Bevin Parks can’t tell you where her hometown is. Born to a homemaking mother and an educator father whose job frequently changed locations, Parks had gone through 17 physical addresses before she was 17, attending 7 different schools before graduating from high school.
The constant moving didn’t negatively affect Parks in the way that some might expect, instead it helped shape her love for adventures, ability to face challenges, and confidence in working with people from different backgrounds.
A senior scientist at Afton Chemical Corporation, Parks still enjoys adventures today. And the skill set she has acquired over the years is helping her handle challenges that often come along with adventures with ease.
But it wasn’t all rosy in the beginning.
A bumpy start
Many chemists fell in love with chemistry at a young age, but not Parks. A self described “non-traditional student,” Parks completed her first two years of college study while still in high school. She thrived in all chosen subjects, except for chemistry. “It just didn’t click,” says Parks.
Fortunately, a turning point came when she had to retake general chemistry for her proposed biology major. Thanks partly to the instructor’s enthusiasm, the course made more sense to her this time around. The positive experience propelled her to take an organic chemistry course, and she was hooked. She loved the subject so much that she subsequently changed her major from biology to chemistry.
“It just made sense in a way that math and physics never did to me,” Parks recalls. “Organic chemistry felt at once more like an art and an untapped talent.”
Pursuing a Ph.D. in chemistry, with a push
Once she realized that chemistry was actually fun, Parks was all in. While studying for her bachelor’s degree in chemistry at Western Washington University, Parks worked multiple jobs for the Chemistry Department, as a stockroom clerk and a teaching assistant.
Noticing Parks’ drive and passion for chemistry, professor James Vyvyan encouraged her to get involved in research at his lab. Parks jumped at the opportunity and studied the total synthesis of heliannuol C and E, a work that helped her win the Chemistry Department’s first Barbara French Duzan scholarship.
Parks enjoyed her early research experience, but she didn’t think about furthering her study in chemistry until Vyvyan one day asked her why not.
“If he hadn’t asked me where I was going to grad school and then challenged my reasons for not considering it, I’d not be here now,” Parks admits with a profound gratitude.
When asked why he encouraged Parks to pursue an advanced degree in chemistry, Vyvyan says, “Bevin was one of my most enthusiastic students from that time period. It was her passion for all things chemistry that led me to encourage her to pursue graduate studies.”
Striving to make an impact
By this time, Parks was deeply in love with everything associated with organic chemistry, but for her graduate study, she wanted to focus on research that could potentially make a real-world impact. Her desire to find her place in both synthesis and application fields led her to James Hutchison’s lab at the University of Oregon, where she synthesized and studied the physical properties of bicyclic malonamide ligands preorganized for binding f-block metals.
With the support of the National Science Foundation’s Integrative Graduate Education and Research Traineeship (IGERT) program, Parks also worked two summers as an intern at the Radiological Processing Laboratory at Pacific Northwest National Laboratory and taught a chemistry course at Central Oregon Community College while working on her dissertation. The unique, multidisciplinary program helped Parks acquire essential skills that could help her start a career in either research or teaching. By the end of the program Parks was well positioned to make the real-world impact she had dreamed of.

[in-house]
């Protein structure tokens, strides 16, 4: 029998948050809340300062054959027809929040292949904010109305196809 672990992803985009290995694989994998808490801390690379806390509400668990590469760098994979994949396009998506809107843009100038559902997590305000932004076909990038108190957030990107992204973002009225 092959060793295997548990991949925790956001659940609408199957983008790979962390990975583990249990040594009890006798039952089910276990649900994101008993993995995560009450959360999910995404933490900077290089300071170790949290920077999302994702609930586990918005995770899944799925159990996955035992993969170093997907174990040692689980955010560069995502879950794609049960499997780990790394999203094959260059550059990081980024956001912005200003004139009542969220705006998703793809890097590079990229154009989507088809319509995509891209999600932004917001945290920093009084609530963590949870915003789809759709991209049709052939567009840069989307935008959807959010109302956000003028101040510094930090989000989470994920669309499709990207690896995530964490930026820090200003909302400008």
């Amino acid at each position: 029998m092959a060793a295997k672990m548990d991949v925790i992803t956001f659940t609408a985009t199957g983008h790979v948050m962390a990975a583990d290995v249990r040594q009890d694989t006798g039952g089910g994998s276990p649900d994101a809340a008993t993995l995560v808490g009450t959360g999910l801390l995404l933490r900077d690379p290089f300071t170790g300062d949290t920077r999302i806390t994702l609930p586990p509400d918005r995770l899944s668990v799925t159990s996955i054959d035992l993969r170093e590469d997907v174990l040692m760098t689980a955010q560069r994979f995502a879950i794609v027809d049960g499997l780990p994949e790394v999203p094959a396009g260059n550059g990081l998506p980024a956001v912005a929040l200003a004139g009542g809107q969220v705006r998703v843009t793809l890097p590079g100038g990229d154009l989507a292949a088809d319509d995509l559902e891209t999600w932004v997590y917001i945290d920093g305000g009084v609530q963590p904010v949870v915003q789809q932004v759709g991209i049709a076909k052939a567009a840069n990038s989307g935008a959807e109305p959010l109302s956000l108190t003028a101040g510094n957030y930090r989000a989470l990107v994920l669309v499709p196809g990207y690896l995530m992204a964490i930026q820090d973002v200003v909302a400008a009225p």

From academia to industry
Upon graduating from the University of Oregon, Parks taught full time at California State University in Chico for one semester before deciding that she wanted to give industry a try. In 2007, Parks moved to Houston to work for Champion Technologies.
Today, Parks believes a career path in either academia or industry can be satisfying, but back then, the decision of switching her career path from academia to industry was made easier by the perks that came with an industry position, such as more time to interact with her family.
After working for Champion Technologies for about 2 years, Parks in 2010 moved to Richmond to work for Afton Chemical Corporation, where she has been joggling multiple tasks as a senior chemist, a group leader, and a project manager.
Currently she is helping her company develop new chemicals for industrial applications, and commercialize two novel products, one of which is new to the company and the other new to the industry.
Open to new adventures
Parks says she loves chemical research and product development, either alone as an individual contributor or working with others as a team member. But in recent years she has realized that she may love the latter even more.
Reflecting upon her work, Parks says, “the successes I have had have stemmed from my love of people and the joy I get from figuring out how we best work together to achieve our goals.”
And that seems to be a recipe for successfully managing scientific projects.
Would she switch her career focus from R&D to project management then?
“I absolutely could see my career bending in that direction, given the opportunity,” Parks admits.
Yanni Wang is a principal scientific writer and the owner of International Biomedical Communications, a company dedicated to translating research data into clear messages. Yanni has a PhD in chemistry and writes about biomedical research-related topics for professional audiences and the general public.